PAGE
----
News for those who live, work and play in the Santiam Canyon

Mill City floats sewer rate increase for water treatment plant

Reporter for The Canyon Weekly

Mill City officials are contemplating a sewer rate increase to help pay for expansion of the wastewater treatment plant as the system nears maximum capacity.

Though a date to discuss the issue has yet to be set by the City Council, the Budget Committee has suggested the council adopt a 10 percent increase, which would bring rates from  $45.64 per month to $50.20 per month

This would help prepare the city for the likelihood of taking out loans to cover an estimated $3.5 million of the $7.5 million project, with the other $4 million already secured through grants and similar funding. The city is exploring alternatives to loans, but if they are obligated to borrow the full $3.5 million, rates may increase to around $60 per month.

City Recorder Stacie Cook said they will probably need a full year to pursue and secure various funding options.

“We are looking into a number of areas for additional funding including federal infrastructure dollars and grant/loan packages,” she said. “We have not determined which funding agency, if any, would be used to secure a grant/loan package. There were several options, including using multiple lenders to complete a funding package.”

Mill City learned in September, 2021, its two-decade-old sewer plant was at 94 percent capacity and able to handle roughly 40 or 50 new residential hookups before the system would consistently discharge untreated sewage. However, around 300 units of housing are either in development or planned for the next five years, including several dozen units this year such as subdivisions and state-backed low-income apartment complexes.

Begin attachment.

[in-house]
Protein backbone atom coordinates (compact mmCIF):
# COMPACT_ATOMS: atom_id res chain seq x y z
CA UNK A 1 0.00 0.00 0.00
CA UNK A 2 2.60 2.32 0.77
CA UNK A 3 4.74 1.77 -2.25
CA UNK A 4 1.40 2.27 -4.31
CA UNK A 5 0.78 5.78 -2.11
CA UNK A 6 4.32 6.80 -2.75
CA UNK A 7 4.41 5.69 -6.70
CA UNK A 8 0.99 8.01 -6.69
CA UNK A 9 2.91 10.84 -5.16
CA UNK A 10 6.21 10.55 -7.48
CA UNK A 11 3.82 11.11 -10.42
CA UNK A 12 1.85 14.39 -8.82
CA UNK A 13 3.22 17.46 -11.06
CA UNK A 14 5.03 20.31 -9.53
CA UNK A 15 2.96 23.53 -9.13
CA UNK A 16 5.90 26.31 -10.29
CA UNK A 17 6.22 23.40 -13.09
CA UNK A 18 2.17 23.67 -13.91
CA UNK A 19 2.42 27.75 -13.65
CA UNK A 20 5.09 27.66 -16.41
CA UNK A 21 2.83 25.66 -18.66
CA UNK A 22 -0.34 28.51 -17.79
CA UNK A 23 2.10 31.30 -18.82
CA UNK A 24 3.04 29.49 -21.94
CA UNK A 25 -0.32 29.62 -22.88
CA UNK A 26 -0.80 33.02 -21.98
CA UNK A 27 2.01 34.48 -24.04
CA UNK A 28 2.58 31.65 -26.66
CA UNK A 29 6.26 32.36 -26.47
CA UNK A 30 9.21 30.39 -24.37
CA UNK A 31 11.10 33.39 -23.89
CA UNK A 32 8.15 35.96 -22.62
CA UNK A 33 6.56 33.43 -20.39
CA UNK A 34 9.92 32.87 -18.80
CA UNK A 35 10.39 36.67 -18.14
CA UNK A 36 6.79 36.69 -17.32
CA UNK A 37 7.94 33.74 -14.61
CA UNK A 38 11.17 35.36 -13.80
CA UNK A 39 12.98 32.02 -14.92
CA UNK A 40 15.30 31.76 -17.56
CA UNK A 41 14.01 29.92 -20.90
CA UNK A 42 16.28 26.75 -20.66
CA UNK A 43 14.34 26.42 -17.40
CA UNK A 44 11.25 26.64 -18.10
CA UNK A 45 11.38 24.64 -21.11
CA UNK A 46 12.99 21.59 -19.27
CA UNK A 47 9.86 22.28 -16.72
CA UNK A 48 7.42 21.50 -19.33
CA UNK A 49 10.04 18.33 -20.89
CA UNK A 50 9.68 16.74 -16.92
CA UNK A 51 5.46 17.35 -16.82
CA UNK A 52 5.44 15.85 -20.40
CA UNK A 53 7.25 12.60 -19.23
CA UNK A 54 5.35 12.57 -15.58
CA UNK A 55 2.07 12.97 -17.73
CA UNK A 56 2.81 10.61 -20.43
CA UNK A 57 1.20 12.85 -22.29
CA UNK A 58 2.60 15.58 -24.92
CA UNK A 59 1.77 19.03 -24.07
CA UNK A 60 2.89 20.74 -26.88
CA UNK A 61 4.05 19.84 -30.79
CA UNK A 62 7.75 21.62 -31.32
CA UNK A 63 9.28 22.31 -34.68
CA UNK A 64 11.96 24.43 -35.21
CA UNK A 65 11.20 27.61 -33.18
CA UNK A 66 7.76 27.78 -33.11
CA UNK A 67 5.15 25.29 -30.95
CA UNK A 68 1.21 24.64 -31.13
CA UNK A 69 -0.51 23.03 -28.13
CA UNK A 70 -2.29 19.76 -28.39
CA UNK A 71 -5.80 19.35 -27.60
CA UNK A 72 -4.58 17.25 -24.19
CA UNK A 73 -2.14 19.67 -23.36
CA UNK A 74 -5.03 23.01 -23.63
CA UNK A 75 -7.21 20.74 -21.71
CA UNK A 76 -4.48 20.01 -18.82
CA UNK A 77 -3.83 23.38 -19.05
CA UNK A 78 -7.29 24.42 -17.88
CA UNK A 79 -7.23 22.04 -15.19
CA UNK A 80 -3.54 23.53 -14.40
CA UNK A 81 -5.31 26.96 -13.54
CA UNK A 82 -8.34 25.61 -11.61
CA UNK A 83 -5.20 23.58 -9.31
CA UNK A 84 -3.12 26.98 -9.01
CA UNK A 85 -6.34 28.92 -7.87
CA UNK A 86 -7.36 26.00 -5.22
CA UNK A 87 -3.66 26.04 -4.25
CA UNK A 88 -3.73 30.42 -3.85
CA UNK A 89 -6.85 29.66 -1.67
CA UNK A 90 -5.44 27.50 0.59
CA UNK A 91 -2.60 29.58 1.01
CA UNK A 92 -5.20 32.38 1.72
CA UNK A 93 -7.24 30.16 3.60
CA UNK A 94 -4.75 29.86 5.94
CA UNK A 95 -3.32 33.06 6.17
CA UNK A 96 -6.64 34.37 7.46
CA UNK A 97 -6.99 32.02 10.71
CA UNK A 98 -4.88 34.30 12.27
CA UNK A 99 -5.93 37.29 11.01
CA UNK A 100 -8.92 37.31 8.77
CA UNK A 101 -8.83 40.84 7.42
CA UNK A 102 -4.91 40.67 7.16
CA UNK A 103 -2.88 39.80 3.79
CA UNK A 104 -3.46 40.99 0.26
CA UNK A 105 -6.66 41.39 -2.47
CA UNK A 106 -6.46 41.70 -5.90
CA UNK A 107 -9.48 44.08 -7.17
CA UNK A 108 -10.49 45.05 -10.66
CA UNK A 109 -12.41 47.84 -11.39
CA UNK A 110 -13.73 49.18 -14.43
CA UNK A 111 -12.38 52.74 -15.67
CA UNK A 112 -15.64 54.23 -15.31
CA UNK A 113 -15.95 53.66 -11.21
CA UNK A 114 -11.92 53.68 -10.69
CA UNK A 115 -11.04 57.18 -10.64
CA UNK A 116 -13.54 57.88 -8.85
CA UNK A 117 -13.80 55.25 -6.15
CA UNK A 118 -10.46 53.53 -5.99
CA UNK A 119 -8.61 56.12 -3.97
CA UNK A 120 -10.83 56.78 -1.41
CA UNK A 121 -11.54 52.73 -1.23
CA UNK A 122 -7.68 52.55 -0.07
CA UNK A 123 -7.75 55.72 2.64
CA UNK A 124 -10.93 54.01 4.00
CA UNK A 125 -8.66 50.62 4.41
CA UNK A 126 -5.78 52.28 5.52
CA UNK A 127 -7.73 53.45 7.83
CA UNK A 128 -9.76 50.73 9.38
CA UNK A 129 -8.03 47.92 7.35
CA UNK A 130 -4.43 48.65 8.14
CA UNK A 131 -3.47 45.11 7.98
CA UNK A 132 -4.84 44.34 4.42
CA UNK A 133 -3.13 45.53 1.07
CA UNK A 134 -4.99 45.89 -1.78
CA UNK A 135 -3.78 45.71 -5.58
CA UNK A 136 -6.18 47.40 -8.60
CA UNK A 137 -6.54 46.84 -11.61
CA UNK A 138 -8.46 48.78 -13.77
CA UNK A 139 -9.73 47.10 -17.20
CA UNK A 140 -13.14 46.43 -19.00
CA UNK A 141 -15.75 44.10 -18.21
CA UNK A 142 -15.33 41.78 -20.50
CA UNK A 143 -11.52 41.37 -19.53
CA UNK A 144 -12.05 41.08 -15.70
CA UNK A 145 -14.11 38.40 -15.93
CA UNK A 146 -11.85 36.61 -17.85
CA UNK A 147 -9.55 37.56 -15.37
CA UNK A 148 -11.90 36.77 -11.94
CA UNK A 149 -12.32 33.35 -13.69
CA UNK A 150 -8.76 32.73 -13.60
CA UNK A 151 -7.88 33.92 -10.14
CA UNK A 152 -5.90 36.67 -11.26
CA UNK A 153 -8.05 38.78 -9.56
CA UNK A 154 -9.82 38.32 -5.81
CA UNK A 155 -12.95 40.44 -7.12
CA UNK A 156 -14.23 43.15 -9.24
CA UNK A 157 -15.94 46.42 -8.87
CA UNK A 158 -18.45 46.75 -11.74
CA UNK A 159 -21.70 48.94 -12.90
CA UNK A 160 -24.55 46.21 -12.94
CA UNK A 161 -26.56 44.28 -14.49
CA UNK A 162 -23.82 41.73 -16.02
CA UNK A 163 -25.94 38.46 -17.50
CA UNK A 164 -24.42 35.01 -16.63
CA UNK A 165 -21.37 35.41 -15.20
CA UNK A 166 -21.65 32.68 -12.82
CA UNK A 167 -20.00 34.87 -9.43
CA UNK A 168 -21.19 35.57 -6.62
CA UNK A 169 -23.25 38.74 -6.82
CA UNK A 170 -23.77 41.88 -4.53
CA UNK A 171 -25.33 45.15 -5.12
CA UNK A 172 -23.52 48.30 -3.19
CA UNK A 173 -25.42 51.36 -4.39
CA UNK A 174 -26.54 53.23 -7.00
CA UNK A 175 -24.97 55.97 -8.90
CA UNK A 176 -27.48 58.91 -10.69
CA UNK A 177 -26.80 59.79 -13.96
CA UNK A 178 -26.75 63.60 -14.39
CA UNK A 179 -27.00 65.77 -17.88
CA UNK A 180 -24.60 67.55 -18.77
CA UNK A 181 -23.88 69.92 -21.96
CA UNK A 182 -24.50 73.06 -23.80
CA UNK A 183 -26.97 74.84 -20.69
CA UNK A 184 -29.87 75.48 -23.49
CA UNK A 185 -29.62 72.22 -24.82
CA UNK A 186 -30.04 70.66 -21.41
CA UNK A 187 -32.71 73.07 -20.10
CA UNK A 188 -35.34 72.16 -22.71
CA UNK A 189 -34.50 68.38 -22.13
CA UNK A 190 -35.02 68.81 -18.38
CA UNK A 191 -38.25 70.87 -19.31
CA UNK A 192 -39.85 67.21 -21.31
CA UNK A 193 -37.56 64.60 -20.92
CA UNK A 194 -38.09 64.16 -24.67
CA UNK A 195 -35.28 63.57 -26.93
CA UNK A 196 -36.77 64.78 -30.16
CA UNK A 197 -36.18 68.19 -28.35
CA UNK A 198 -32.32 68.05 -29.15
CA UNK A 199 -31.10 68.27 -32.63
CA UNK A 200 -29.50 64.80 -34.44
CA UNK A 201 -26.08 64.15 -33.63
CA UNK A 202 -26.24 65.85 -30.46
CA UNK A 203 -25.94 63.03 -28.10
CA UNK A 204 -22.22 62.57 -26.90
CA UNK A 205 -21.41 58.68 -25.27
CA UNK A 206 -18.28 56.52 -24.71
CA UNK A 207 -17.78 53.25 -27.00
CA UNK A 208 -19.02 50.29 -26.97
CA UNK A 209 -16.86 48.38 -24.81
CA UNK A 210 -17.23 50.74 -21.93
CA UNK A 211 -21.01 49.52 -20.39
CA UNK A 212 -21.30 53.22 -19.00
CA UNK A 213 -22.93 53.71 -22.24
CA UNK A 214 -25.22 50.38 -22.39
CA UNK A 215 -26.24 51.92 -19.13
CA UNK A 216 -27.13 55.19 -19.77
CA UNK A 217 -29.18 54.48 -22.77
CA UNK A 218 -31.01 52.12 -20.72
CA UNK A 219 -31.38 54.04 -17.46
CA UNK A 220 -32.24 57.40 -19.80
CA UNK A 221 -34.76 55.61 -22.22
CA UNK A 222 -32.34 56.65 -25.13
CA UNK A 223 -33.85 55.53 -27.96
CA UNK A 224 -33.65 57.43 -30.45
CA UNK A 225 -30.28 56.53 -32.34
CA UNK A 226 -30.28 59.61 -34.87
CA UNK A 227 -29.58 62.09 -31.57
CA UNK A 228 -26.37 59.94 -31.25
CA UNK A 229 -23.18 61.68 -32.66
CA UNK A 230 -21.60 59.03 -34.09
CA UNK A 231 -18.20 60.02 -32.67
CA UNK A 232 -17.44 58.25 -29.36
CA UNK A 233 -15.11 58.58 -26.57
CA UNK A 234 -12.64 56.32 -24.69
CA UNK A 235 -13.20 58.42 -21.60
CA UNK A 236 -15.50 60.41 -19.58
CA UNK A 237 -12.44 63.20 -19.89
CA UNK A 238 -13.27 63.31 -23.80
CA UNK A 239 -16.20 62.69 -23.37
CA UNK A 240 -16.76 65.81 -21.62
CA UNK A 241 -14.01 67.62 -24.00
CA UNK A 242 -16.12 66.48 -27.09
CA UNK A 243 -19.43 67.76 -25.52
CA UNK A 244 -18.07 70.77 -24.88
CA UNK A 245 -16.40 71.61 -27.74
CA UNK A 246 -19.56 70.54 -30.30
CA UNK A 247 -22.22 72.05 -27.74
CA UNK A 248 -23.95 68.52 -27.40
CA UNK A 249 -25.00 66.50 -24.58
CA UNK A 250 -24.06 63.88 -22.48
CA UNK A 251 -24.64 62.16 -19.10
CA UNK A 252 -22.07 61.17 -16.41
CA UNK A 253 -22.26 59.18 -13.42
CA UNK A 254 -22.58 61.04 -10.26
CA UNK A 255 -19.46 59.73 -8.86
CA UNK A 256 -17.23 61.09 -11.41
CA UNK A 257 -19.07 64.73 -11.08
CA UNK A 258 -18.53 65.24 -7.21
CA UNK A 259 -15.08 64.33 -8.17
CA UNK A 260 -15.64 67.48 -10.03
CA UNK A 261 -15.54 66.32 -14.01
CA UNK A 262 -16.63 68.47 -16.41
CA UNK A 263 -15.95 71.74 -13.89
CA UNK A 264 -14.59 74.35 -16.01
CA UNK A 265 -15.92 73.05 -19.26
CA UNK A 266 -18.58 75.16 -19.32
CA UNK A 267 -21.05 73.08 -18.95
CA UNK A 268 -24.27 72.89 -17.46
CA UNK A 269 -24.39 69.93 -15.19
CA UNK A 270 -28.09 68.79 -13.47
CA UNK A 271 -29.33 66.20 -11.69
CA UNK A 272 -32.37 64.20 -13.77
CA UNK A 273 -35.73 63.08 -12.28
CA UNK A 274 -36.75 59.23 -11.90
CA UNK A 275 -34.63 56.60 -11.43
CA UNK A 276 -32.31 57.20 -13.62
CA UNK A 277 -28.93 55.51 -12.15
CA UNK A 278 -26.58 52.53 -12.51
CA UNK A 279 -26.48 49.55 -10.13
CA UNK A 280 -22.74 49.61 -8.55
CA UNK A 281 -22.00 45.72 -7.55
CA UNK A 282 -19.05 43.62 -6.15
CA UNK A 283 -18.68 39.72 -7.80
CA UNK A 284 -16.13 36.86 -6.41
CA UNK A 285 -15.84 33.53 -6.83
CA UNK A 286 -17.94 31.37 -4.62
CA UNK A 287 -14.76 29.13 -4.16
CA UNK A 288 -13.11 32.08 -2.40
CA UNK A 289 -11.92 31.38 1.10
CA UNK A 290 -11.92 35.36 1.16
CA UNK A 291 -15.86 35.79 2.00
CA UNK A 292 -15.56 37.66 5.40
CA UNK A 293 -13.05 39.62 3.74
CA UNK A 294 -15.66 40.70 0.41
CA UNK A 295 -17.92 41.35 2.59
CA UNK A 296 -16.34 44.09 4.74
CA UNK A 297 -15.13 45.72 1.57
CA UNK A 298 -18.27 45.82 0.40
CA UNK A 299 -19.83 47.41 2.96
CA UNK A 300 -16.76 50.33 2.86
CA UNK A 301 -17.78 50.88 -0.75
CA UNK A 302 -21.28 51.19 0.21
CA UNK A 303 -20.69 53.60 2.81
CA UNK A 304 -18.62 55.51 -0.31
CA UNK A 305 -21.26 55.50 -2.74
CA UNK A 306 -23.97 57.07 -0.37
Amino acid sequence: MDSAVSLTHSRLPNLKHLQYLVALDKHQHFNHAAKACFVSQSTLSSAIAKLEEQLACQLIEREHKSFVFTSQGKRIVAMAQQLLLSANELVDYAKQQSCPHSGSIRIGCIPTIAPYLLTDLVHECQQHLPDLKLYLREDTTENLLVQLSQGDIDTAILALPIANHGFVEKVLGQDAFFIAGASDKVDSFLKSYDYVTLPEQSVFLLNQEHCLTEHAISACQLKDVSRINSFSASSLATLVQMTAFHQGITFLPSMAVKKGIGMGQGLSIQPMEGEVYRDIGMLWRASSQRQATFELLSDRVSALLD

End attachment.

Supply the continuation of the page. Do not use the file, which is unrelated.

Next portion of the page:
The city’s initial solution was to add a temporary modular sewer plant for an estimated cost of $2.4 million that could have been completed by around April. Officials sought a temporary fix because of the urgent need for a solution, the significant alternative cost of a new system, and because any improvements would become redundant after a planned regional sewer system comes online in the next five to seven years.

The plan for a quick fix was rejected by the Department of Environmental Quality (DEQ) in February due to potential pollution risks. 

DEQ instead required digging a 32-acre drainage field in addition to the modular plant for a total estimated cost of $7.5 million.

Despite the increased cost and the longer timeline for potential financing, city officials expect to avoid imposing a moratorium on new construction to prevent exceeding capacity, though the possibility has been raised at previous City Council meetings. DEQ has said the city is ultimately responsible for enforcing capacity limitations, whereas their agency is only involved in regulating plans for system improvements.

Previous Article

Recovery, Recreation, Side by Side: Park access expands – slowly

Next Article

Linn County Sheriff’s Office Log: July 5 – 11

You might be interested in …

Judge rejects delay in wildfire damage trials

Trial scheduled for Jan. 8, 2024 The second phase of the wildfire lawsuit against PacifiCorp is now set to begin in January. The judge has rejected the company’s request to delay proceedings while they exhaust […]